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I always ask free energy people to provide me with their power bills. I am always refused. The power bill tells the story. The following is an extract from a story in Australia where someone installed a Tesla Power-Wall and 6.5kw of solar panels in Australia. His energy bill was reduced 92% or over a $2000 per year saving.

Given the cost of energy storage is rapidly dropping this is a feasible option for many people, especially in rural areas where the cost of connection to the grid is far more expensive than an off grid system.

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http://www.theaustralian.com.au/business/technology/teslas-assault-and-battery-on-households-power-bills/news-story/bf6383d0b74ee5a5e3fc05c1dd2e2236

Tesla’s assault on household power bill

 

Mr Pfitzner, a programmer from Sydney’s northwest, his wife and two children were the first to have a Tesla Powerwall version 1 system installed in Australia, and therefore the first capable of a full year’s analysis of use during all seasons.

He gave us five Energy Australia bills covering 426 days up to February 17, 2016, the changeover date, and another five from Diamond Energy from that date covering 350 days. Because of the unevenness of these time periods, amounts were converted to per day values for a comparison.

On the surface there’s no comparison. His five Energy Australia bills totalled $2578.26. His five Diamond Energy bills after Powerwall was installed totalled $178.71; that’s way less than a single Energy Australia bill.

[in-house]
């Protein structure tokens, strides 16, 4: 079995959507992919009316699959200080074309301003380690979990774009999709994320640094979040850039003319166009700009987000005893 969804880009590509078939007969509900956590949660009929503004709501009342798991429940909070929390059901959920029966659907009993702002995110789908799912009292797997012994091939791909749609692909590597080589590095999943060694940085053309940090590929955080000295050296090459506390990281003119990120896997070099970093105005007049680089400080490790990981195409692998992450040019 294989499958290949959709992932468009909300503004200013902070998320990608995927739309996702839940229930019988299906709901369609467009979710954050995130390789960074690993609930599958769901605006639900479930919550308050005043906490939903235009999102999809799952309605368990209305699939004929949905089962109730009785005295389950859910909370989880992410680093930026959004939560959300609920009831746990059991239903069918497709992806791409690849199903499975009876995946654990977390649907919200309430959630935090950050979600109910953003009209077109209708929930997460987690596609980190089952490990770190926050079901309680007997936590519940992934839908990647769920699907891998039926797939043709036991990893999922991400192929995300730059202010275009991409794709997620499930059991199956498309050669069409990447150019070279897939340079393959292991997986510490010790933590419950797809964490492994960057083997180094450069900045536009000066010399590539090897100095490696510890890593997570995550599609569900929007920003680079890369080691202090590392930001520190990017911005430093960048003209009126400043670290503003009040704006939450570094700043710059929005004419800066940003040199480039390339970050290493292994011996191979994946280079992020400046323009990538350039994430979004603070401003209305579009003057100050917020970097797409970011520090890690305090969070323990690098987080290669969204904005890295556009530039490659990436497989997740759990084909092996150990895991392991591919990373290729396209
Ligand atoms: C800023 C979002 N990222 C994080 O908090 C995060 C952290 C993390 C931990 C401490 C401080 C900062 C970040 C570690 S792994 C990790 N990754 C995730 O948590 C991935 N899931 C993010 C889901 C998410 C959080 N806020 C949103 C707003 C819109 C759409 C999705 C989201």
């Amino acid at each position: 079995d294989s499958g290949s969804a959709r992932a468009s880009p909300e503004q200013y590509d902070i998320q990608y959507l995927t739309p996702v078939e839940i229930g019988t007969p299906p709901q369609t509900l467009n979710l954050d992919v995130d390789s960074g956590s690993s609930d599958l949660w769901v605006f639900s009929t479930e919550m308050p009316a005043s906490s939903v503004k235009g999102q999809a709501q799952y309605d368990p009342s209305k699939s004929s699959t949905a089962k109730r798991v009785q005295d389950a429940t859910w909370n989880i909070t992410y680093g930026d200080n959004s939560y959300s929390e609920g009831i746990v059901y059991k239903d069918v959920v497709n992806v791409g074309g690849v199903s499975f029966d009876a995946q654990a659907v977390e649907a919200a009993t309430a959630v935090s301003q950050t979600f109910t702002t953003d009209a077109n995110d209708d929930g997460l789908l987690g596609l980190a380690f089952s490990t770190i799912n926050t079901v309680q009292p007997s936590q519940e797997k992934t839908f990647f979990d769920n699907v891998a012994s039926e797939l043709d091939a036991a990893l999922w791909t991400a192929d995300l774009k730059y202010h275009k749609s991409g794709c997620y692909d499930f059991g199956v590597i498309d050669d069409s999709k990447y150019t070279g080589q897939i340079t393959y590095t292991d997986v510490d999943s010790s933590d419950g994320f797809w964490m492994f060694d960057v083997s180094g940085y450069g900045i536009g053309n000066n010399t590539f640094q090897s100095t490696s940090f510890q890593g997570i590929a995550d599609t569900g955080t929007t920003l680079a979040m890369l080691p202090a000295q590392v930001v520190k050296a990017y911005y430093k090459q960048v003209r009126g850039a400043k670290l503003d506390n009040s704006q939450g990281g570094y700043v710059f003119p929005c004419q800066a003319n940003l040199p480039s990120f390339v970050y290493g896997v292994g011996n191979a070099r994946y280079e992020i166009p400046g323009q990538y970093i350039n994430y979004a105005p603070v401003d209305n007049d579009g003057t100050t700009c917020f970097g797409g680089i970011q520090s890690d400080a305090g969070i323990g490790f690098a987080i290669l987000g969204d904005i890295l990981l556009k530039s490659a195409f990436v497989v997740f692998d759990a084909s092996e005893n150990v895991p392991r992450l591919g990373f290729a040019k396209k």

The figures include three discounts of $35 for referring customers to Diamond and 9 per cent Energy Australia early payment discounts. Diamond Energy charged a regular service fee, and offered a 6 per cent discount and a renewable energy reward worth under $10 each bill. Overall, he claims a 92 per cent bill drop. If you exclude the three referrals worth $105, the drop is 89 per cent — still impressive.

Net Power Provider

The other main factor is energy savings. With Powerwall installed, the Pfitzners returned more power to the grid than they used in every billing period. They consumed 1349.83 kilowatt hours worth $277.91 and sold back 3807.40kWh worth $304.59.

Pre-battery, the family used on average 23kWh per day; with the battery installed, usage dropped to almost 4kWh of grid power daily. Mr Pfitzner said the battery generated 13-14kWh and, when you add the 4kW from the grid, you had about 17kWh daily. He attributes the 6kWh saving from pre-battery days as “becoming more efficient through knowing what I use”.

He was exporting on average almost 11kWh back to the grid daily and being paid for it. That’s equivalent to half his daily pre-battery usage being returned. The trick was to maximise the amount of power that he uses directly from the solar panels. Basically, when he’s not using solar power directly, he stores it, and when storage is full, he sells energy back to the grid.

 

 

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